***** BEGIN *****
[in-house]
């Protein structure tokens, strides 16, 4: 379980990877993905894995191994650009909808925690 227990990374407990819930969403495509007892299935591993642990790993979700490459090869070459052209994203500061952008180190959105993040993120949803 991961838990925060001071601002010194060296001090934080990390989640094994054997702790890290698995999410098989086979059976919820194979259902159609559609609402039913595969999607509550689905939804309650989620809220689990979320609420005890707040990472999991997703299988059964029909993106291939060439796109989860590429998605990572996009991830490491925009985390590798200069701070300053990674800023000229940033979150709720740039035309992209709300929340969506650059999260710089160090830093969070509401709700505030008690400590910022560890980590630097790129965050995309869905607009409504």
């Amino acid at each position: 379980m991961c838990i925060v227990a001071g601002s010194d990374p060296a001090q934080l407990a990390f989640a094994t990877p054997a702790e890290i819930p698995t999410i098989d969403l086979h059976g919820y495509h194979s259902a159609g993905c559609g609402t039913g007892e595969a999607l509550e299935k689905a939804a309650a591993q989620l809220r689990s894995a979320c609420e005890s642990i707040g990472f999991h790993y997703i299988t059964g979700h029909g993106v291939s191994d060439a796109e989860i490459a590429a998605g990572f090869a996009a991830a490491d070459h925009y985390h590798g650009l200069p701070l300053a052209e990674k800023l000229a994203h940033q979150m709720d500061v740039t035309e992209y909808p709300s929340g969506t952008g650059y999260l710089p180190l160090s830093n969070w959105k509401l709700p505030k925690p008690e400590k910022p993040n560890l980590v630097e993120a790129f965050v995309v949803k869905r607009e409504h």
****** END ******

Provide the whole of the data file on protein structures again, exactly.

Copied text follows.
[in-house]
């Protein structure tokens, strides 16, 4: 379980990877993905894995191994650009909808925690 227990990374407990819930969403495509007892299935591993642990790993979700490459090869070459052209994203500061952008180190959105993040993120949803 991961838990925060001071601002010194060296001090934080990390989640094994054997702790890290698995999410098989086979059976919820194979259902159609559609609402039913595969999607509550689905939804309650989620809220689990979320609420005890707040990472999991997703299988059964029909993106291939060439796109989860590429998605990572996009991830490491925009985390590798200069701070300053990674800023000229940033979150709720740039035309992209709300929340969506650059999260710089160090830093969070509401709700505030008690400590910022560890980590630097790129965050995309869905607009409504």
């Amino acid at each position: 379980m991961c838990i925060v227990a001071g601002s010194d990374p060296a001090q934080l407990a990390f989640a094994t990877p054997a702790e890290i819930p698995t999410i098989d969403l086979h059976g919820y495509h194979s259902a159609g993905c559609g609402t039913g007892e595969a999607l509550e299935k689905a939804a309650a591993q989620l809220r689990s894995a979320c609420e005890s642990i707040g990472f999991h790993y997703i299988t059964g979700h029909g993106v291939s191994d060439a796109e989860i490459a590429a998605g990572f090869a996009a991830a490491d070459h925009y985390h590798g650009l200069p701070l300053a052209e990674k800023l000229a994203h940033q979150m709720d500061v740039t035309e992209y909808p709300s929340g969506t952008g650059y999260l710089p180190l160090s830093n969070w959105k509401l709700p505030k925690p008690e400590k910022p993040n560890l980590v630097e993120a790129f965050v995309v949803k869905r607009e409504h």